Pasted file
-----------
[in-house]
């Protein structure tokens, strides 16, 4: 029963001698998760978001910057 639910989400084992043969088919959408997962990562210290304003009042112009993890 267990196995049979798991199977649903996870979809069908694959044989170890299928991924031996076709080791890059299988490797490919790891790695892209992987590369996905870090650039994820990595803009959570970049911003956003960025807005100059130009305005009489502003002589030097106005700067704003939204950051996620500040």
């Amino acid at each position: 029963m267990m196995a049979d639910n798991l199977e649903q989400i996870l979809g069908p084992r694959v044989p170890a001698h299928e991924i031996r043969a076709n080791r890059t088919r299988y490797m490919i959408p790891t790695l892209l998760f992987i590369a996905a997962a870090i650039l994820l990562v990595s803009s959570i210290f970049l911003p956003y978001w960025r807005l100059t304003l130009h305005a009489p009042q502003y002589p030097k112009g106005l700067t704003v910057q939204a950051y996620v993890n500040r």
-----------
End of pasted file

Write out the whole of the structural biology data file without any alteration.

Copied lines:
[in-house]
């Protein structure tokens, strides 16, 4: 029963001698998760978001910057 639910989400084992043969088919959408997962990562210290304003009042112009993890 267990196995049979798991199977649903996870979809069908694959044989170890299928991924031996076709080791890059299988490797490919790891790695892209992987590369996905870090650039994820990595803009959570970049911003956003960025807005100059130009305005009489502003002589030097106005700067704003939204950051996620500040």
């Amino acid at each position: 029963m267990m196995a049979d639910n798991l199977e649903q989400i996870l979809g069908p084992r694959v044989p170890a001698h299928e991924i031996r043969a076709n080791r890059t088919r299988y490797m490919i959408p790891t790695l892209l998760f992987i590369a996905a997962a870090i650039l994820l990562v990595s803009s959570i210290f970049l911003p956003y978001w960025r807005l100059t304003l130009h305005a009489p009042q502003y002589p030097k112009g106005l700067t704003v910057q939204a950051y996620v993890n500040r």